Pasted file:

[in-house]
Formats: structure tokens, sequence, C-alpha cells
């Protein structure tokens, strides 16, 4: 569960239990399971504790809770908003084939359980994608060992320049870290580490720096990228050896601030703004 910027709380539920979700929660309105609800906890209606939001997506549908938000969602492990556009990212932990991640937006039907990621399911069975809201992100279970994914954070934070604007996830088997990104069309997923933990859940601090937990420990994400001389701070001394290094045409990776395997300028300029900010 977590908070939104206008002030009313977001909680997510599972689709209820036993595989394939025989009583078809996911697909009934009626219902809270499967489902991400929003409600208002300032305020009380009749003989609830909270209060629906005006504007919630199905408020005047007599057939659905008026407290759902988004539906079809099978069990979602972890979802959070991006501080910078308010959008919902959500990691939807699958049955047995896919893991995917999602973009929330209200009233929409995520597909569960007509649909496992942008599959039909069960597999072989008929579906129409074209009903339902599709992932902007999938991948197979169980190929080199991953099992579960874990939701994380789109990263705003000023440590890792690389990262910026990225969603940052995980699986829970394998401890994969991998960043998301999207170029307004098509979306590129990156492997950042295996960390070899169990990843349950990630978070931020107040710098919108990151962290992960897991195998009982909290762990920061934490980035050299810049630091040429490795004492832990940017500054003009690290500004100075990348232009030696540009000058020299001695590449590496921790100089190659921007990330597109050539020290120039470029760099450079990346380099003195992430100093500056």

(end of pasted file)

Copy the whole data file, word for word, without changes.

[in-house]
Formats: structure tokens, sequence, C-alpha cells
């Protein structure tokens, strides 16, 4: 569960239990399971504790809770908003084939359980994608060992320049870290580490720096990228050896601030703004 910027709380539920979700929660309105609800906890209606939001997506549908938000969602492990556009990212932990991640937006039907990621399911069975809201992100279970994914954070934070604007996830088997990104069309997923933990859940601090937990420990994400001389701070001394290094045409990776395997300028300029900010 977590908070939104206008002030009313977001909680997510599972689709209820036993595989394939025989009583078809996911697909009934009626219902809270499967489902991400929003409600208002300032305020009380009749003989609830909270209060629906005006504007919630199905408020005047007599057939659905008026407290759902988004539906079809099978069990979602972890979802959070991006501080910078308010959008919902959500990691939807699958049955047995896919893991995917999602973009929330209200009233929409995520597909569960007509649909496992942008599959039909069960597999072989008929579906129409074209009903339902599709992932902007999938991948197979169980190929080199991953099992579960874990939701994380789109990263705003000023440590890792690389990262910026990225969603940052995980699986829970394998401890994969991998960043998301999207170029307004098509979306590129990156492997950042295996960390070899169990990843349950990630978070931020107040710098919108990151962290992960897991195998009982909290762990920061934490980035050299810049630091040429490795004492832990940017500054003009690290500004100075990348232009030696540009000058020299001695590449590496921790100089190659921007990330597109050539020290120039470029760099450079990346380099003195992430100093500056």